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4 hours ago, Anna N said:

I went on a hunt for that nine grain mix and I guess it’s just hitting the market now because it doesn’t even appear to be on the RedMill website.  

It does, you just have to know exactly what they call it (which I didn't remember when I was posting earlier -- sorry!): here it is...

https://www.bobsredmill.com/whole-grain-medley.html

 

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1 hour ago, Anna N said:

 This is definitely a whole wheat that I can get on board with. It has none of the bitterness or other weird tastes of most whole wheats that I’ve run into. As you might notice it’s not easy getting those soaked inclusions well and evenly  distributed but it doesn’t seem to matter much to the taste.  The taste is mild enough that it wouldn’t interfere with most sandwich fillings.  I am happy. 

I'm glad you tried this, it's definitely on my list. I generally like the taste of whole wheat, but would like more control over it. The "deconstructed" process they present is a great idea, particularly as most whole wheat flours are really just reconstructed after milling in the same way, I think.

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Last two loaves of the day: each one is a 1kg 4x4x13 loaf of the white sandwich bread, destined to be turned into stuffing on Thursday.

DSC_6505.jpg

 

This was an interesting experiment. I made these two loaves in succession (I only have one pan that size), so they were actually made separately rather than as a single batch that was divided. The difference between the two? In the first one was the last bit of yeast from a jar I'd been using for years and stored in the freezer. The second loaf (the smaller of the two, on the right: the one that is obviously underproofed) was made with a new, unopened jar of yeast whose expiration date was last month. It was on clearance, so I figured if it turned out to be a flop I'd just pitch it. Well, instead what happened was it needed longer to proof and I got into a hurry so baked it off early, when I should have been more patient. Oh well, I'm sure it will be fine in stuffing.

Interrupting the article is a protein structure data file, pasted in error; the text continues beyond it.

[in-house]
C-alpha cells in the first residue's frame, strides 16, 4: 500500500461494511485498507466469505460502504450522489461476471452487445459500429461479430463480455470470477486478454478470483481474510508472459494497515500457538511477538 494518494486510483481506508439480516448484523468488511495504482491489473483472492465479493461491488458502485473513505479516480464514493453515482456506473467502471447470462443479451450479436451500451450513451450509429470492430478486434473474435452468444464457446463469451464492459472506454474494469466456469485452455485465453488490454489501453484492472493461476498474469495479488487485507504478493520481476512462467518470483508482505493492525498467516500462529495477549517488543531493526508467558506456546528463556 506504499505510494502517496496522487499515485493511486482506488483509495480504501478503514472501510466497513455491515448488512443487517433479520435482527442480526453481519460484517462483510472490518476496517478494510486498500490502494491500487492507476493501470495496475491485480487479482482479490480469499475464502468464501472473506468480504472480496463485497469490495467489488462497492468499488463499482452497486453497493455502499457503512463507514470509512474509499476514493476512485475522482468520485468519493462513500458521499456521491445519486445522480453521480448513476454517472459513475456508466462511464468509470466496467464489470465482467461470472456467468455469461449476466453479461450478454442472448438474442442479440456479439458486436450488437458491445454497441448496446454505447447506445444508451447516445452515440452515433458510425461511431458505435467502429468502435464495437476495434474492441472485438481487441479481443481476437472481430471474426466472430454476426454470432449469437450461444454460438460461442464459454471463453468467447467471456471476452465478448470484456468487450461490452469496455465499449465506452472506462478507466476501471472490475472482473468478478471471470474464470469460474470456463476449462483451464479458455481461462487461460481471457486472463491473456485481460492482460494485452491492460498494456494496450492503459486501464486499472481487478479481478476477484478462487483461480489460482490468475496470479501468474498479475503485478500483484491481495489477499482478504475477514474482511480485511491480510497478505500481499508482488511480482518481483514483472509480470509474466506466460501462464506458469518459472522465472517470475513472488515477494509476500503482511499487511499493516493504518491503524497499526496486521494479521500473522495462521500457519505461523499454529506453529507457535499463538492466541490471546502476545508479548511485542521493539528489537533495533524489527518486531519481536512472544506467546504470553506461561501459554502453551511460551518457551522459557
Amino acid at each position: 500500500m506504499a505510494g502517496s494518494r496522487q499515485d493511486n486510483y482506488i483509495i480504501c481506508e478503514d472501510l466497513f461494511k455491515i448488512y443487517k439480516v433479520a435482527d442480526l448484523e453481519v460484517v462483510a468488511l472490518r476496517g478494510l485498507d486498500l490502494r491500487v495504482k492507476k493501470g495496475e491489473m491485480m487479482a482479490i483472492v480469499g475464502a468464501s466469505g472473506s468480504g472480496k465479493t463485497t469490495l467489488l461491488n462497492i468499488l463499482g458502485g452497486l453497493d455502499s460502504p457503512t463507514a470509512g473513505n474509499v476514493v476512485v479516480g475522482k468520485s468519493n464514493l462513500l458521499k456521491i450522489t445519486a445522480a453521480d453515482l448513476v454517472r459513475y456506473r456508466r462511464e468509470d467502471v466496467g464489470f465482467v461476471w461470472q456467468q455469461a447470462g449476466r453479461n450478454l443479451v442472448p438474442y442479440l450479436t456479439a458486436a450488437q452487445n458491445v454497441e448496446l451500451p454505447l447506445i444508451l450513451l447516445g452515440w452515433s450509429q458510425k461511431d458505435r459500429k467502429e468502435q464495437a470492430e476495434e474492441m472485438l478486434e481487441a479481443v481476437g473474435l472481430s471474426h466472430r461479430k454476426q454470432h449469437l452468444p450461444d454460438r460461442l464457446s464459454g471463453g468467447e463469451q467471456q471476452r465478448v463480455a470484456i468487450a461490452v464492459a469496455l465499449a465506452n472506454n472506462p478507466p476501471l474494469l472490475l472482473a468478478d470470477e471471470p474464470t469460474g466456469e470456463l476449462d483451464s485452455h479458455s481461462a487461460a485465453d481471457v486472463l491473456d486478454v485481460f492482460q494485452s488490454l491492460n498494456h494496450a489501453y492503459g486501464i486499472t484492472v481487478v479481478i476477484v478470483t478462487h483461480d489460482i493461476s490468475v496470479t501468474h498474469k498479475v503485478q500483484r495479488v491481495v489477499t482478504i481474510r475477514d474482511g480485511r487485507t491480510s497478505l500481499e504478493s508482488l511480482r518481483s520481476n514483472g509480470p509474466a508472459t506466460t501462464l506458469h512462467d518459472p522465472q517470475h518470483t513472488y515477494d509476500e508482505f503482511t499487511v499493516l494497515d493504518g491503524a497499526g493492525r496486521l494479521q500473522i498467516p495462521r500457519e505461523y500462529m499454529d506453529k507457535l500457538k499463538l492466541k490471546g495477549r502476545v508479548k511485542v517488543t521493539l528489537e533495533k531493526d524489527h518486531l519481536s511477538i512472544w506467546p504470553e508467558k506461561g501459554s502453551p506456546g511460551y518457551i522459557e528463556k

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11 hours ago, Anna N said:

At the moment just the shape of the spiral. I watched a number of YouTube videos on making this style of bread and thought I had it nailed ... but not quite.  I changed the way I did it from my previous attempt. First of all I was careful to cover the whole rectangle of dough. Then I gently pressed the smear and the raisins into the dough with my palms.  I then tried for a tighter roll.  Not sure what more I could do to get that circular, more evenly distributed swirl. 

 

 

Anna, I believe the solution to your problem is pictured on page 3-183.

 

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2 hours ago, JoNorvelleWalker said:

 

Anna, I believe the solution to your problem is pictured on page 3-183.

 

Ah so!  I am going to see if I can get an appointment with my bank today to finance a ranch-style bungalow with added bakery space and see if they are good for one of these machines at the same time.  But wouldn’t that take all the fun out of it? 


Edited by Anna N (log)
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I have just cancelled that appointment! Amazon.ca has informed me that Robin Hood Best for Bread flour is no longer available.   :o:(:angry: 

 

 They sold it at half the price I pay in the grocery store (depending on the store). 

 

Do you think Modernist Bread has perhaps hit the bestseller list in Canada?  xD:D

 

I had to report this but let’s not drag this off-topic if we can help it.

 

 I have taken my sourdough from the refrigerator (where it was undergoing cold proofing)and it does not look very happy. After an hour and more on my counter it still looks as though it is quite beyond CPR. 

 

I am questioning my sanity and rationality on this one. One of the reasons given for the cold proofing is to make slashing easier.   If I let it return to room temperature and pass the proof test does this not negate the whole time it spent in the refrigerator with respect to the slashing problem?